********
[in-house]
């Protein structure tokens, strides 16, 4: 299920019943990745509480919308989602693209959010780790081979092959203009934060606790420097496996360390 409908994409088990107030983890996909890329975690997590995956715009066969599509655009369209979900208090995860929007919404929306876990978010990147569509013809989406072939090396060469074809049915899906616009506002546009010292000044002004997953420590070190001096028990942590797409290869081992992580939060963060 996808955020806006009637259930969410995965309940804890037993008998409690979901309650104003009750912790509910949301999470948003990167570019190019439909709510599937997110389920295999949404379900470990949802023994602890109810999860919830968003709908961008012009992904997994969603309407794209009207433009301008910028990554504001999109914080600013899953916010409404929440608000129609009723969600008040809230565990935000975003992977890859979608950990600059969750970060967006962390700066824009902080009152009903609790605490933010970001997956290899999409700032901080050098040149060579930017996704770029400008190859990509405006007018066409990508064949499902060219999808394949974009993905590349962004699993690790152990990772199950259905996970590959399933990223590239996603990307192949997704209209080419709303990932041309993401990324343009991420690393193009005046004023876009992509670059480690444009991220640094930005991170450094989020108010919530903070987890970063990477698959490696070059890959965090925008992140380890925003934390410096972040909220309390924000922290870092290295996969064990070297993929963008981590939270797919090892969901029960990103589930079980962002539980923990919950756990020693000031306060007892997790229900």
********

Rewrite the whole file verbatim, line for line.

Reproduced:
[in-house]
């Protein structure tokens, strides 16, 4: 299920019943990745509480919308989602693209959010780790081979092959203009934060606790420097496996360390 409908994409088990107030983890996909890329975690997590995956715009066969599509655009369209979900208090995860929007919404929306876990978010990147569509013809989406072939090396060469074809049915899906616009506002546009010292000044002004997953420590070190001096028990942590797409290869081992992580939060963060 996808955020806006009637259930969410995965309940804890037993008998409690979901309650104003009750912790509910949301999470948003990167570019190019439909709510599937997110389920295999949404379900470990949802023994602890109810999860919830968003709908961008012009992904997994969603309407794209009207433009301008910028990554504001999109914080600013899953916010409404929440608000129609009723969600008040809230565990935000975003992977890859979608950990600059969750970060967006962390700066824009902080009152009903609790605490933010970001997956290899999409700032901080050098040149060579930017996704770029400008190859990509405006007018066409990508064949499902060219999808394949974009993905590349962004699993690790152990990772199950259905996970590959399933990223590239996603990307192949997704209209080419709303990932041309993401990324343009991420690393193009005046004023876009992509670059480690444009991220640094930005991170450094989020108010919530903070987890970063990477698959490696070059890959965090925008992140380890925003934390410096972040909220309390924000922290870092290295996969064990070297993929963008981590939270797919090892969901029960990103589930079980962002539980923990919950756990020693000031306060007892997790229900």